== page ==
(Distinguished Professor Sang Yup Lee)
Distinguished Professor Sang Yup Lee of the Department of Chemical and Biomolecular Engineering was named to the National Academy of Inventors in the US. He is the first Korean scholar ever elected as a NAI fellow.
The NAI is a non-profit member organization with over 4,000 individual inventors and fellows spanning more than 250 institutions worldwide. It is comprised of universities as well as governmental and non-profit research institutes. The academy was founded in 2010 to recognize and encourage inventors with patents from the US Patent and Trademark Office. So far, 575 fellows from 229 institutions have been elected.
The academy said Professor Lee has been recognized for fellowship induction as he has demonstrated a highly prolific spirit of innovation in creating or facilitating outstanding inventions that have made a tangible impact on quality of life, economic development, and the welfare of society.
Distinguished Professor Lee, a pioneering researcher and scholar in the field of systems metabolic engineering, was ranked in the top 1% of highly cited researchers (HCR) this year. Over the past 11 years, he published more than 130,000 articles in prestigious journals around the world. He has been cited more than 34,000 times since he started working at KAIST in 1994.
He is also the first Korean ever elected to both the National Academy of Sciences (NAS) and the National Academy of Engineering (NAE) in the US, becoming the one of 13 foreign scholars in the world holding two prestigious institutions’ fellowships.
Dr. Lee is currently the dean of KAIST Institutes, the world-leading institute for multi and interdisciplinary research. He is also serving as co-chair of the Global Council on Biotechnology and is a member of the Global Future Council on the Fourth Industrial Revolution at the World Economic Forum.
- Provides current research trends in bio-based polyamide production - Research on bio-based polyamides production gains importance for achieving a carbon-neutral society Global industries focused on carbon neutrality, under the slogan "Net-Zero," are gaining increasing attention. In particular, research on microbial production of polymers, replacing traditional chemical methods with biological approaches, is actively progressing. Polyamides, represented by nylon, are linear polymers wide2023-12-21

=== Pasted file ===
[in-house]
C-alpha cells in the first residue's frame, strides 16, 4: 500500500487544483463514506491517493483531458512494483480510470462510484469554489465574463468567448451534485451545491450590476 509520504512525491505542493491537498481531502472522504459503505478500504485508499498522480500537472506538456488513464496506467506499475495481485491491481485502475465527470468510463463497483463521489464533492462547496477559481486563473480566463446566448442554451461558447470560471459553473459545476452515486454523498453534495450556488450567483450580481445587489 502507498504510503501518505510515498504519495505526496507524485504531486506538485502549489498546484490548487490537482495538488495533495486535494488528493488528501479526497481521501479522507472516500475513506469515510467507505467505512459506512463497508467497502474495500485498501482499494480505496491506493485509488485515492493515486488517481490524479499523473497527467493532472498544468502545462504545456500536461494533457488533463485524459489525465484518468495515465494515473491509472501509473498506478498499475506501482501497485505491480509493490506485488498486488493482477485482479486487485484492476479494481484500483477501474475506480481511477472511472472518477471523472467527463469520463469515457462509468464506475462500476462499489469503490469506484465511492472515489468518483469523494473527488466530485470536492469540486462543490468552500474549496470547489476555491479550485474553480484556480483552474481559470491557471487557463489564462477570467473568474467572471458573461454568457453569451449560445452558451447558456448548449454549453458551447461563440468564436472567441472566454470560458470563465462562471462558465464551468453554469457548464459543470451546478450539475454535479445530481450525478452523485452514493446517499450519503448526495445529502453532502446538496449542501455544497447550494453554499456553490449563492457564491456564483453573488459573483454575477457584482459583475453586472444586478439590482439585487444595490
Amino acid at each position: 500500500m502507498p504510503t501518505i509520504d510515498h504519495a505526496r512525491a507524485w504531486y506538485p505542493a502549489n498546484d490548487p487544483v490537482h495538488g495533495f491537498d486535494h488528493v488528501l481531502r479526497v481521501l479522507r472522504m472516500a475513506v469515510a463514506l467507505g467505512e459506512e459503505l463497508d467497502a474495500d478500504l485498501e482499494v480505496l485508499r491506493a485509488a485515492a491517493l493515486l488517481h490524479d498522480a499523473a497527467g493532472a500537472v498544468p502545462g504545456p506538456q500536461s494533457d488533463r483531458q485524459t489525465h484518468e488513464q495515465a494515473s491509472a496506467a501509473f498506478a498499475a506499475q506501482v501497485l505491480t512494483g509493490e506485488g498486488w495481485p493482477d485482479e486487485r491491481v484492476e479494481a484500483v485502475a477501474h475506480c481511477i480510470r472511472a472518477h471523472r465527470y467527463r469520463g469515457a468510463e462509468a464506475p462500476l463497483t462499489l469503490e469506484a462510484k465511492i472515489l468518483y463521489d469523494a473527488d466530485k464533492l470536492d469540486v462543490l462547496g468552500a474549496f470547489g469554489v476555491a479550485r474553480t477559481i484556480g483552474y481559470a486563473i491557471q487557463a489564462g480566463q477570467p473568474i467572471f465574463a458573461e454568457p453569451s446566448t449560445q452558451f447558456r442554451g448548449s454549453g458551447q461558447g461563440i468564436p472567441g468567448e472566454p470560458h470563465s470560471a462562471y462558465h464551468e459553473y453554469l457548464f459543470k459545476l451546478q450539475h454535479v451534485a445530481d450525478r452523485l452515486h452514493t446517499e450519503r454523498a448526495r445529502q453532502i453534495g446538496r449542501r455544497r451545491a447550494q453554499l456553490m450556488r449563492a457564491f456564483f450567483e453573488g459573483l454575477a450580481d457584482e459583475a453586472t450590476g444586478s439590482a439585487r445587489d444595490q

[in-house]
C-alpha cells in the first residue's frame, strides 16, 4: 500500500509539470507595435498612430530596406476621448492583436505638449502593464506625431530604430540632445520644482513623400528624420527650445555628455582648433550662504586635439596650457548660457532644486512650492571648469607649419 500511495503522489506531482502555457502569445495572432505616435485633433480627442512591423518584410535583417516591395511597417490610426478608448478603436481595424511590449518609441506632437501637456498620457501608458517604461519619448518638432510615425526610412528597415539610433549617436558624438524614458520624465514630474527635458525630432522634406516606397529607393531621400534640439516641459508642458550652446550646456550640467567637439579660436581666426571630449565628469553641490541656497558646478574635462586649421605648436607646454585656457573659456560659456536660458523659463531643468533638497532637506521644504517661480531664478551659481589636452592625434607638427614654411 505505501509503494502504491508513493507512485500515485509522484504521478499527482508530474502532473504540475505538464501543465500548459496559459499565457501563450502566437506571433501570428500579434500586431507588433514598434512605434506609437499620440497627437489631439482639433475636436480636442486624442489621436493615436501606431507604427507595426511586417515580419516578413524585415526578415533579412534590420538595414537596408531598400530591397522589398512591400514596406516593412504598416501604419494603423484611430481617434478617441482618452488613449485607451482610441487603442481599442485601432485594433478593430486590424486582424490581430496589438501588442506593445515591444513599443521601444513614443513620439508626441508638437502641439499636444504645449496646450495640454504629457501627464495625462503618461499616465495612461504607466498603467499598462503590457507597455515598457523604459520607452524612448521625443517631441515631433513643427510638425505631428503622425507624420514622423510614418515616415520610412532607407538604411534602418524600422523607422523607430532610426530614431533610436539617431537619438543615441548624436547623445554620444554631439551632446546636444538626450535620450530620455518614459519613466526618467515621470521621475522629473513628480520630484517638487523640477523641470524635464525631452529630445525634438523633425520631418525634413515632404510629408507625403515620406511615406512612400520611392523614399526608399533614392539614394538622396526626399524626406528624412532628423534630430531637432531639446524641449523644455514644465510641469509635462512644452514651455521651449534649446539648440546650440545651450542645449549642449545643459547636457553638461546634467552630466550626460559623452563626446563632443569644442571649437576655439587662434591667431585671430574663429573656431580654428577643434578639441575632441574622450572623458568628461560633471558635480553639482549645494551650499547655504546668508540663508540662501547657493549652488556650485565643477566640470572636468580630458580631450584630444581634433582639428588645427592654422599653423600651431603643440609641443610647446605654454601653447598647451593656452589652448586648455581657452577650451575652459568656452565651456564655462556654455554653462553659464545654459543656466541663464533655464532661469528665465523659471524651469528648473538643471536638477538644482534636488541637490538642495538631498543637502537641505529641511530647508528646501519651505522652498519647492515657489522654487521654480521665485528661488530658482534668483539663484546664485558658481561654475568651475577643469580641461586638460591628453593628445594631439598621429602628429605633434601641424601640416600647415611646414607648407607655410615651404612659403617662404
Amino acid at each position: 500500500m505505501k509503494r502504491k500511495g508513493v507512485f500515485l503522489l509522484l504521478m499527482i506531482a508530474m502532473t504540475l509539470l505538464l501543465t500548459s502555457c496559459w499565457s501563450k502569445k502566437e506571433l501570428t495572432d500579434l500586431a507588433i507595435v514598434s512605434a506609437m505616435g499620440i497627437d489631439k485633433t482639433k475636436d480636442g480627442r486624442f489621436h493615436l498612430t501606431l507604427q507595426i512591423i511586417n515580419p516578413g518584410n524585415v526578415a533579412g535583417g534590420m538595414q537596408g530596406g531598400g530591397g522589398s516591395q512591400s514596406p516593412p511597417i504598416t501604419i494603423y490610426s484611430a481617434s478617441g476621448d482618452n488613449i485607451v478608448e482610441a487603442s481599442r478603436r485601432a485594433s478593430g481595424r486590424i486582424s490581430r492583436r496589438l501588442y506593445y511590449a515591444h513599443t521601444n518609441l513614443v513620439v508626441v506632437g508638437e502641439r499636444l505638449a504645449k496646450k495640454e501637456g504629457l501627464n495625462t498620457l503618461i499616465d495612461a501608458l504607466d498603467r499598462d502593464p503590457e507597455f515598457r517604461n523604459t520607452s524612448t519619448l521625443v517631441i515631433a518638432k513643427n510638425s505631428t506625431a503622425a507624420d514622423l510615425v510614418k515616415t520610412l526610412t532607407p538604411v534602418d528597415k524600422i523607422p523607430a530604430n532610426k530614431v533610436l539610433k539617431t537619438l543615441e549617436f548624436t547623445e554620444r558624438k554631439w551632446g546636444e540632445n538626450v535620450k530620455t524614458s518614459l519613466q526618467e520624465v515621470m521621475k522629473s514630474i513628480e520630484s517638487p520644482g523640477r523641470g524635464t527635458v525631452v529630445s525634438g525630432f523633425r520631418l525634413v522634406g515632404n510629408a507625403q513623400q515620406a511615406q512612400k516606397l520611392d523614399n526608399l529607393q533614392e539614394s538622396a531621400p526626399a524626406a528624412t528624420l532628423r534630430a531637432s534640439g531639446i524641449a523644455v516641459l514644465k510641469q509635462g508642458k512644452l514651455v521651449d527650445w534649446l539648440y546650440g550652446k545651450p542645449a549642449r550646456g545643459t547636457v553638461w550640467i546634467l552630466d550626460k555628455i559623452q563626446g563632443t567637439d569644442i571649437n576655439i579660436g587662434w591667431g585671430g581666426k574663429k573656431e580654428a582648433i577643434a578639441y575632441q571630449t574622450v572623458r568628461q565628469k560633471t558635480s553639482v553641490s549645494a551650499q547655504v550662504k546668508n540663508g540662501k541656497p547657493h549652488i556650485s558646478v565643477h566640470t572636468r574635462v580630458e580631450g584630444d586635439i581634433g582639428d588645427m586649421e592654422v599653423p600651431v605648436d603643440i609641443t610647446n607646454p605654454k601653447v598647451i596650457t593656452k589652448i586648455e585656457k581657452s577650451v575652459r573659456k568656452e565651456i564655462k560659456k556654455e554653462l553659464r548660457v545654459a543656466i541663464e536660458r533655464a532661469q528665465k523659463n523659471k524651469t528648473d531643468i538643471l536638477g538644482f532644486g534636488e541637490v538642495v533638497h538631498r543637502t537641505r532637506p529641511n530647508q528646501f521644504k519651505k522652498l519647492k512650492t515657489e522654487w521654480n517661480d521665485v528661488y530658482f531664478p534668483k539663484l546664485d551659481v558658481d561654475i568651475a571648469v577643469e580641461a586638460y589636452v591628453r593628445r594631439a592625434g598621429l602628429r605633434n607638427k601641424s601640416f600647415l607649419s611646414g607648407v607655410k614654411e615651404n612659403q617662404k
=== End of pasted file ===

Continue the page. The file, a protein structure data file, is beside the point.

- A computer simulation program “iBridge” was developed at KAIST that can put together microbial cell factories quickly and efficiently to produce cosmetics and food additives, and raw materials for nylons - Eco-friendly and sustainable fermentation process to establish an alternative to chemical plants As climate change and environmental concerns intensify, sustainable microbial cell factories garner significant attention as candidates to replace chemical plants. To develo2023-11-09
With worsening climate change and environmental issues, in recent years, there has been increased interest in the eco-friendly production of polymers like nylon. On August 10, Dr. Taehee Han from a KAIST research team led by Distinguished Professor Sang Yup Lee in the Department of Chemical and Biomolecular Engineering revealed the successful development of a microbial strain that produces valerolactam, a monomer of nylon-5. Valerolactam is an important monomer that constitutes nylon-5 and2023-08-24
Despite decades of global population growth, global food crisis seems to be at hand yet again because the food productivity is cut severely due to prolonged presence of abnormal weather from intensifying climate change and global food supply chain is deteriorated due to international conflicts such as wars exacerbating food shortages and nutritional inequality around the globe. At the same time, however, as awareness of the environment and sustainability rises, an increase in demand for more eco2023-07-28
< Distinguished Professor Sang Yup Lee from the Department of Chemical and Biomolecular Engineering at KAIST > A research team comprised of Gi Bae Kim, Dr. So Young Choi, Dr. In Jin Cho, Da-Hee Ahn, and Distinguished Professor Sang Yup Lee from the Department of Chemical and Biomolecular Engineering at KAIST reported the 30-year history of metabolic engineering, highlighting examples of recent progress in the field and contributions to sustainability and health. Their paper “Met2023-01-25